The math behind MPT might be hand waved as followed: goal seek a maximum portfolio return by combining assets with minimal correlation under a fixed risk scenario. In the end, you will have portfolio that will give you the maximum theoretical return for your selected amount of risk.

In practice, outside of running a hedge fund, or a mutual fund with explicit investment guidelines (e.g. we invest in emerging market energy companies), a responsible asset manager has no choice but to follow MPT. In other words, if you are not a specialized fund, there is no mathematical justification for deviating from an MPT constructed portfolio. By definition, any deviation from a MPT balanced portfolio means you have either a) taken on more risk than necessary or b) reduced your potential return or c) do not believe in the underlying assumptions of MPT.

So what is the amateur person worth $25M to do today? As with all things, you should seek professional advice. There are many nuances of tax efficiency, estate efficiency, asset protection, personal needs, etc. that a professional advisor should guide you through.

Apparently the folks at WealthFront and FutureAdvisor are selling MPT driven portfolios to employees of SF bay area tech firms.

edit: As a couple of users point out below, there is controversy over the effectiveness of MPT including: whether the models effectively capture the distribution of risk vs return and whether the values desired by the models can be calculated with proper accuracy. PMPT (post-modern portfolio theory) builds upon MPT. Lastly there are critics such as Nassim Taleb (of Black Swan fame) who find some of the core assumptions flawed.

2
MCRed 1 hour ago 4 replies      
Regarding "Don't beat the market", Warren Buffet says "The game is really easy when your opponent decides not to play".

Unfortunately, giving up has a lot of appeal: It means it's not your fault you didn't beat the market. It lets people say the game is rigged and take comfort.

How many times have you seen buying company stock compared to gambling? Even though, on its face this comparison is ludicrous. (Especially here on HN where so many of you are giving up $40k a year for 0.0004% of a company that is %98 likely to be worthless.)

It becomes like a religion, where anyone saying "Hey, it's easy to beat the market" becomes a "bad guy" who is advising "risky strategies".

The reality is, the tools available to the individual investor are such that you can control the level of risk you want. You can take a stock of high risk and make it low risk with option hedges. You can take a stock of low risk and make it high risk with different options.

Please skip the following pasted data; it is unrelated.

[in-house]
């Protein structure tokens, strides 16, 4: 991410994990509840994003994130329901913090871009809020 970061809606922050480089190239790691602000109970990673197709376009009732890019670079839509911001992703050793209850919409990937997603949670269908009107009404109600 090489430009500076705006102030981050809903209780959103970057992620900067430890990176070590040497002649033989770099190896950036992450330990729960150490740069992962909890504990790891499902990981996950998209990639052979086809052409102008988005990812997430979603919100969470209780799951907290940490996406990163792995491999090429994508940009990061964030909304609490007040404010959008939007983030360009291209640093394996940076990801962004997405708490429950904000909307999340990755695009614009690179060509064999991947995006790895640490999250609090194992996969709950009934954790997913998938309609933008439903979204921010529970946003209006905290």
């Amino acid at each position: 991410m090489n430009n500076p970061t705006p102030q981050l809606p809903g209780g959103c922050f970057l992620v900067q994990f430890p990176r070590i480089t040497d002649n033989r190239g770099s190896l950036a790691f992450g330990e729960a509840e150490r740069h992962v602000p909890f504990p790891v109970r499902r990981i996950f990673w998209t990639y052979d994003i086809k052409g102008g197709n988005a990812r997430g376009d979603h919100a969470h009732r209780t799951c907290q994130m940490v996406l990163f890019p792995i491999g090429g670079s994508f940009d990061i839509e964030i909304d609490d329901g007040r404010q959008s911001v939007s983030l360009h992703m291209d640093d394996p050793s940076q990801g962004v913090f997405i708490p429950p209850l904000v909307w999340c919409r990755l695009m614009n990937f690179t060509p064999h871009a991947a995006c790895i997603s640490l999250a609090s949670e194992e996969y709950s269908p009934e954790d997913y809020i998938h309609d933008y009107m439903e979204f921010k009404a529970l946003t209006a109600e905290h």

"%90 of options expire worthless, the real money is in selling them!" -- Abraham Lincoln

Of course, that's true-- if you have the ability to borrow from the Fed at the overnight rate. Most options are bought as they are intended- as a hedge to minimize risk. IF the underlying asset goes the expected direction, then the option will expire worthless.

My point is really that you have to read books, and hear many points of view, and figure out what's right for you.

Almost every professional and every ideologue is going to lead you down a bad path for you, because there is no one-size-fits all. There is no "best" advice.

3
sharkweek 2 hours ago 0 replies      
I loved the first bit of this; that Google invested the time in their employee's education of what was about to happen with sudden riches.

I know it's starting to happen, but professional sports needs this same educational process. Recently watched the 30 for 30 documentary 'Broke' and it was so heartbreaking to see what happens to these athletes who have come from nothing, get a ton of cash all the sudden, and find themselves back where they started after the paycheck stops.

4
oldspiceman 2 hours ago 3 replies      
tldrIf you're suddenly rich, pay $10 and buy $1 Million of Vanguard Total Stock Market Index. Giving your money to anybody else over the last 10 years would have yielded same or worse performance at a higher cost.
5
Apocryphon 55 minutes ago 3 replies      
General question about index funds: if a market is about to go into a steep correction or even a recession, wouldn't it be more advantageous to invest in specific stable stocks, rather than an index fund that tracks the entire market?
6
orofino 1 hour ago 0 replies      
This is great advice and what I have been doing for the last 3-4 years for our retirement portfolio. Prior to that we were using an 'investment guy' who had us in a bunch of high-cost funds.